Powering the switch to green energy
Our last blog examined the good, the bad and the ugly sides of renewable gas (also known as green gas). To recap, while it’s a good option for the moment – and certainly better than dirty natural gas! – if everyone used it, it’s likely we’d face some negative environmental consequences (just as we have with overuse of palm oil). So, what are the alternatives?
Firstly, we need to reduce our energy use and make our homes as efficient as possible. This means changing our habits (read our blog here for some tips) and making the most of energy-saving technology. Little known fact: improving the energy efficiency of your home can also improve its value, so it’s worth taking a look at the latest government support, here.
Another gas alternative is hydrogen. It’s clean, and there’s plenty of it, although it doesn’t exist naturally in its pure form on our planet. Instead, it has to be extracted from other substances, and the best one is methane. Unfortunately, extracting hydrogen from methane adds in an extra step (which pushes the price up) and one of the byproducts is carbon dioxide. Alternatively, Hydrogen is also found in water. Extracting it is called electrolysis, a process which doesn’t create excess carbon dioxide providing the electricity used for the process is sourced from renewables – but at the moment this is also an expensive process.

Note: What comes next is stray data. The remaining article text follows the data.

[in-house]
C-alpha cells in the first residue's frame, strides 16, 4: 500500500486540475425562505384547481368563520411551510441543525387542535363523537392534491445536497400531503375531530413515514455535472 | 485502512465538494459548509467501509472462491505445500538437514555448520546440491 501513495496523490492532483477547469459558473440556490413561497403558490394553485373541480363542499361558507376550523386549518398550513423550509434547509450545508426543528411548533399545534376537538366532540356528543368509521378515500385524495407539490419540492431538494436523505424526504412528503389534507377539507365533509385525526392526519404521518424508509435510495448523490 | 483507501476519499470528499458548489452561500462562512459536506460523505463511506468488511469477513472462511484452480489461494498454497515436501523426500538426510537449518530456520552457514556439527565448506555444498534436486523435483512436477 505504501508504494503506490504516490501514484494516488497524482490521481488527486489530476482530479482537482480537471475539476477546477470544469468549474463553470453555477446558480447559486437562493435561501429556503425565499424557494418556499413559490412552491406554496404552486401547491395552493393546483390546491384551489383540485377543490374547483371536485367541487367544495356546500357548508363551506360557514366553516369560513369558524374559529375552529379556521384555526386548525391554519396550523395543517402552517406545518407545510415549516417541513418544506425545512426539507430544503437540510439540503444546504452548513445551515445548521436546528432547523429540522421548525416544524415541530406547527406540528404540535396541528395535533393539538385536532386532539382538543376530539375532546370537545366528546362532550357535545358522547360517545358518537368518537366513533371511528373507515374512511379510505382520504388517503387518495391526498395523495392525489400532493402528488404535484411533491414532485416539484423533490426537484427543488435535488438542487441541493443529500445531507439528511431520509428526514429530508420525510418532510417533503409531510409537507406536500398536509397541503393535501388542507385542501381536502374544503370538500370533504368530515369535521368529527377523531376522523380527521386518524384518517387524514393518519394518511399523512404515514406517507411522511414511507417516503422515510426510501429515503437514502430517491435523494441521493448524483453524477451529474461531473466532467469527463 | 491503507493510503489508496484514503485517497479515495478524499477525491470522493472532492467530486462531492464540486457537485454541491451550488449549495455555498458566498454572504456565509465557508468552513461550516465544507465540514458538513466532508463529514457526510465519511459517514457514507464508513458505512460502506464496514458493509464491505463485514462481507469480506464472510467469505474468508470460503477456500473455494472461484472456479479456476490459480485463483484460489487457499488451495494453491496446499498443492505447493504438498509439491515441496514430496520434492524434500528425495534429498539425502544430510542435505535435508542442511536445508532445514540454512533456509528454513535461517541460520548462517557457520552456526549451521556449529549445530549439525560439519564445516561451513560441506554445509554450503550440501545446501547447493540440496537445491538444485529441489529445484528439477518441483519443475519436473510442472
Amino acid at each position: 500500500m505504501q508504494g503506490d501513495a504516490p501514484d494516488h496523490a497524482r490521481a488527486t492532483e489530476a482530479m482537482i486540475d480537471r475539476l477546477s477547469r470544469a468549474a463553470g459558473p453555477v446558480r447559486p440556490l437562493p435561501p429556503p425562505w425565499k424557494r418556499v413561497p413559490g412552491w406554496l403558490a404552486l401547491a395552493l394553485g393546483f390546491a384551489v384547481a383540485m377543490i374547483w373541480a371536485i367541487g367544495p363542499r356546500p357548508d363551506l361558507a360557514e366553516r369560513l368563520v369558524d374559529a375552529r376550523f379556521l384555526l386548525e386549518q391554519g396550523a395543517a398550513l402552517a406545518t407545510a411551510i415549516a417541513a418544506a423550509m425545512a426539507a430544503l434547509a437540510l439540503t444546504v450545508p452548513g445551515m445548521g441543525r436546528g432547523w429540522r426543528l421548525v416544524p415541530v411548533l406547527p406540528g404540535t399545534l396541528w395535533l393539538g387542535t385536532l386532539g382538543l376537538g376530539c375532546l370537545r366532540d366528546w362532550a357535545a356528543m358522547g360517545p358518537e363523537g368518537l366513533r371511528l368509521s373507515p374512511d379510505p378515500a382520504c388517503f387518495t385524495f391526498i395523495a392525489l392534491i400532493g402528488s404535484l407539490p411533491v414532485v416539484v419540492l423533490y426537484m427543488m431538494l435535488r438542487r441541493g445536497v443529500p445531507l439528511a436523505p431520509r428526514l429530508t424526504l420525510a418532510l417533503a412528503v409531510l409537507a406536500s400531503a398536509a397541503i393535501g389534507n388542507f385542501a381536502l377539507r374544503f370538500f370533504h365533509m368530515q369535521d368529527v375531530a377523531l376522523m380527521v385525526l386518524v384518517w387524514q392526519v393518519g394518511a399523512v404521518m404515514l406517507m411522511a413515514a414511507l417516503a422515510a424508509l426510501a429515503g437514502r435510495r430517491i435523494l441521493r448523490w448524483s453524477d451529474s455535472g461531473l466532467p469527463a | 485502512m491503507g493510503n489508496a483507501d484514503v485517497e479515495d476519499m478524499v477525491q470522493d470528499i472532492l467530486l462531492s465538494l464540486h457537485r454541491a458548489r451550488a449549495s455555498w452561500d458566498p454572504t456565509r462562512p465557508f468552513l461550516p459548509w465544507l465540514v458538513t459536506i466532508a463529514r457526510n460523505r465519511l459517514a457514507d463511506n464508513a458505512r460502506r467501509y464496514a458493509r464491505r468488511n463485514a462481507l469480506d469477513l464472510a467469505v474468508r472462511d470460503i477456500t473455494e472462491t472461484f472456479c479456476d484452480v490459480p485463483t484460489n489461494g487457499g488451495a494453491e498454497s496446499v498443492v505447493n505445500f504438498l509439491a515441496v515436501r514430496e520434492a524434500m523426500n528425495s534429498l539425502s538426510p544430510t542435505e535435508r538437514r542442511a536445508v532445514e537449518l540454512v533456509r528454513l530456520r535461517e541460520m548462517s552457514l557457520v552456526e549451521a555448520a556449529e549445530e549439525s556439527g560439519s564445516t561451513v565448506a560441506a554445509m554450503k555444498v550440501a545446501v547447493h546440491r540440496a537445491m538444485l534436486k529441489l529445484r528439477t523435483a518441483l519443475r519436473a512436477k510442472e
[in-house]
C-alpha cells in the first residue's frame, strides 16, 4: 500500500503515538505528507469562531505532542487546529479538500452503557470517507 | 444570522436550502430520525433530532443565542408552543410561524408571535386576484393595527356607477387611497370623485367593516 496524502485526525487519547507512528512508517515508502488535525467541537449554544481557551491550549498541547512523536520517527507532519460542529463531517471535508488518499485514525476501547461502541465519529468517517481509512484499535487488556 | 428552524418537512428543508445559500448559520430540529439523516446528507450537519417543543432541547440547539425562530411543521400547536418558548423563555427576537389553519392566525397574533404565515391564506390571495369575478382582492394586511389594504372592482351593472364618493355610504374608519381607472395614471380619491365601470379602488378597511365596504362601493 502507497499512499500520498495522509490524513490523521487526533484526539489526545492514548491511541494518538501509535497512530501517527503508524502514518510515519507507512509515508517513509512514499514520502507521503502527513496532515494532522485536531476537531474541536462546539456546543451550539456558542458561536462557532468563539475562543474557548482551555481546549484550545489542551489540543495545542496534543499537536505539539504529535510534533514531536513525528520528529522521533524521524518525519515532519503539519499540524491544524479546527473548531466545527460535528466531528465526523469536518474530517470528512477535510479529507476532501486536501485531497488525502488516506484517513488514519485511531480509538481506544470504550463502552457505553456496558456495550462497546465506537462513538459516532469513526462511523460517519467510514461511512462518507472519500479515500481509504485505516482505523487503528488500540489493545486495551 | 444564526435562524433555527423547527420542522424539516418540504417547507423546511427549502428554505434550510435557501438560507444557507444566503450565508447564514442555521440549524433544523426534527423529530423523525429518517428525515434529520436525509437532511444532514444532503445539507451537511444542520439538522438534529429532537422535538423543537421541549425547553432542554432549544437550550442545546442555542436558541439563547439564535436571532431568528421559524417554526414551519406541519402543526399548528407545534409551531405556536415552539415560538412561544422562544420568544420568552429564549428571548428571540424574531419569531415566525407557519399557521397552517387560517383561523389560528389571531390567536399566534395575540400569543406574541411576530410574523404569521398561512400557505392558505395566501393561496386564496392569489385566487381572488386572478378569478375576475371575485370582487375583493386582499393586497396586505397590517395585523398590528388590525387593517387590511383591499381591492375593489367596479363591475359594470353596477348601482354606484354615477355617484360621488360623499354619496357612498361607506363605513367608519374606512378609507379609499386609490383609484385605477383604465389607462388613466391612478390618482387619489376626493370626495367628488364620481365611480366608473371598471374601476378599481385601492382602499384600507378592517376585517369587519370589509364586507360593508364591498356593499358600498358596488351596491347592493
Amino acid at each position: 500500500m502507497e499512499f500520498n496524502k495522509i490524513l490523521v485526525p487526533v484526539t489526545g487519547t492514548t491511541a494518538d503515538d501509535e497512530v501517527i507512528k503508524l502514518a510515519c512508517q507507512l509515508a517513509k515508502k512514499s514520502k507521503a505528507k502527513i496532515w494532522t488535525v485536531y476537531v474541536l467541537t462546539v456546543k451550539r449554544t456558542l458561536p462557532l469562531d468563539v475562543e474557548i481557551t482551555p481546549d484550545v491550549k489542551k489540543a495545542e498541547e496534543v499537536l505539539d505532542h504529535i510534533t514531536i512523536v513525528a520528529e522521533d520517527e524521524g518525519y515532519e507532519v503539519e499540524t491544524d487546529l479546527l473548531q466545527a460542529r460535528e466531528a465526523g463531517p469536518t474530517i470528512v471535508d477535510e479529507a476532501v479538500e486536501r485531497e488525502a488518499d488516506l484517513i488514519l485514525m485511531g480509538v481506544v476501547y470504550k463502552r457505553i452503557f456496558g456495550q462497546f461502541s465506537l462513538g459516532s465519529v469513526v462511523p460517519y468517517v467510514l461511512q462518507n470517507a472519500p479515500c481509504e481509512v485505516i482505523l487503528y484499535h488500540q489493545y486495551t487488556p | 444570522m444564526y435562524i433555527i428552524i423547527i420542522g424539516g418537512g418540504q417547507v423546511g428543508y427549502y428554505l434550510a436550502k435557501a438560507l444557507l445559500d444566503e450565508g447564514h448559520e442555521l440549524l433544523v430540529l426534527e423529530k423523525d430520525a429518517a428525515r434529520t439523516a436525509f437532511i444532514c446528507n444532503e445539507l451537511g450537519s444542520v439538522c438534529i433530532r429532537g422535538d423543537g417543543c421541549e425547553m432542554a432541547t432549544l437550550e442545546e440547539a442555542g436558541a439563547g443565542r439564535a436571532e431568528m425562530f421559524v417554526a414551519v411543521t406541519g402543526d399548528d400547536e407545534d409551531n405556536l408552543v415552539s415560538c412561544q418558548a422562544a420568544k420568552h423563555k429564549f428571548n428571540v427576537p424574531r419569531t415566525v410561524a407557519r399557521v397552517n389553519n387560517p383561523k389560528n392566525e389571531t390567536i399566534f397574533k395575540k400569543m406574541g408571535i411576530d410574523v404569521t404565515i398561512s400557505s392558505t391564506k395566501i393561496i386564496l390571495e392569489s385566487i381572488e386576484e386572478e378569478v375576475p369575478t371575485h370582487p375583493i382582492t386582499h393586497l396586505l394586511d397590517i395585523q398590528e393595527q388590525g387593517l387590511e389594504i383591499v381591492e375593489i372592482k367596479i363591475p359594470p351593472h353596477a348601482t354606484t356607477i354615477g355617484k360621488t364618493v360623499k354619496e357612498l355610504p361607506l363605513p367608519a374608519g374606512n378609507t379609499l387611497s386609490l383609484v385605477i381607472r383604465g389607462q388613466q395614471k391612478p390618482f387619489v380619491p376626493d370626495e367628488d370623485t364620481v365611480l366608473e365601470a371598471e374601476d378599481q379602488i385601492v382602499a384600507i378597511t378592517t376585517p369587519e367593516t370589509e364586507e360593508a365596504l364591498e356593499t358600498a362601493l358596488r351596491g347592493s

District heating captures waste heat from industry or green sources, like solar power, and uses it to heat water in a central facility. This water is then distributed to multiple homes through ‘heat networks’ – a system of heavily–insulated underground pipes. This can slash the carbon footprint of home heating – a recent report from the Energy Technologies Institute (ETI) suggested that by using low carbon fuels they could potentially meet nearly half of UK heat demand, while reducing national decarbonisation costs by £3billion.
More popular than renewable gas right now is carbon offsetting. This is where you compensate for your carbon emissions by funding a project that will remove the equivalent amount of greenhouse gases from the air elsewhere. Companies like ClimateCare in Oxford work with projects around the world which are actively cutting carbon emissions – from reforestation in Uganda to solar power in India. These have great environmental and community benefits too.
Bear in mind that, as carbon offsetting neutralises, rather than reduces emissions, it’s best to use it in conjunction with other strategies – like making your energy efficiency as efficient as possible, and the UN considers it to be the solution of last resort.
Green energy companies – including some of those on our site – do sometimes include offsets of the gas component of your energy use in their tariffs. The Octopus Energy super-green tariff is a good example.
Ultimately we’re likely to end up with a mix of these solutions, but if you’re looking for something you can do right now, then consider switching to a green energy tariff that includes renewable gas or carbon offset gas, and make sure you’re reducing your energy use as much as possible.